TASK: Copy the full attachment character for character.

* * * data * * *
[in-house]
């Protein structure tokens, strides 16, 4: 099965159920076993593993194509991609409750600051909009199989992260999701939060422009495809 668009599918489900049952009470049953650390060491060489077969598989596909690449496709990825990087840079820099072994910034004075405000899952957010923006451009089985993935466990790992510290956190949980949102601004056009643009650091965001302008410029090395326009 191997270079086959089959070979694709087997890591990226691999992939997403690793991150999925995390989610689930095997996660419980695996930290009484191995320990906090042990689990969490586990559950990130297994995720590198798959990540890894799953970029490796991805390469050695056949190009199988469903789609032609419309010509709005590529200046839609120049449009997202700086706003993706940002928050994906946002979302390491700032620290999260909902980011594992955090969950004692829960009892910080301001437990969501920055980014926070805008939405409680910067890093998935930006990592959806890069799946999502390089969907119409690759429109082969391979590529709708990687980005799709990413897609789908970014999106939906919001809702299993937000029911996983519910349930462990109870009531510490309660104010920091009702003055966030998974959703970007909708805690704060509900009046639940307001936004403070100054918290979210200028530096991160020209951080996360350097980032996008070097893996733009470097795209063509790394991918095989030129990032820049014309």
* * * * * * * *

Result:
[in-house]
């Protein structure tokens, strides 16, 4: 099965159920076993593993194509991609409750600051909009199989992260999701939060422009495809 668009599918489900049952009470049953650390060491060489077969598989596909690449496709990825990087840079820099072994910034004075405000899952957010923006451009089985993935466990790992510290956190949980949102601004056009643009650091965001302008410029090395326009 191997270079086959089959070979694709087997890591990226691999992939997403690793991150999925995390989610689930095997996660419980695996930290009484191995320990906090042990689990969490586990559950990130297994995720590198798959990540890894799953970029490796991805390469050695056949190009199988469903789609032609419309010509709005590529200046839609120049449009997202700086706003993706940002928050994906946002979302390491700032620290999260909902980011594992955090969950004692829960009892910080301001437990969501920055980014926070805008939405409680910067890093998935930006990592959806890069799946999502390089969907119409690759429109082969391979590529709708990687980005799709990413897609789908970014999106939906919001809702299993937000029911996983519910349930462990109870009531510490309660104010920091009702003055966030998974959703970007909708805690704060509900009046639940307001936004403070100054918290979210200028530096991160020209951080996360350097980032996008070097893996733009470097795209063509790394991918095989030129990032820049014309």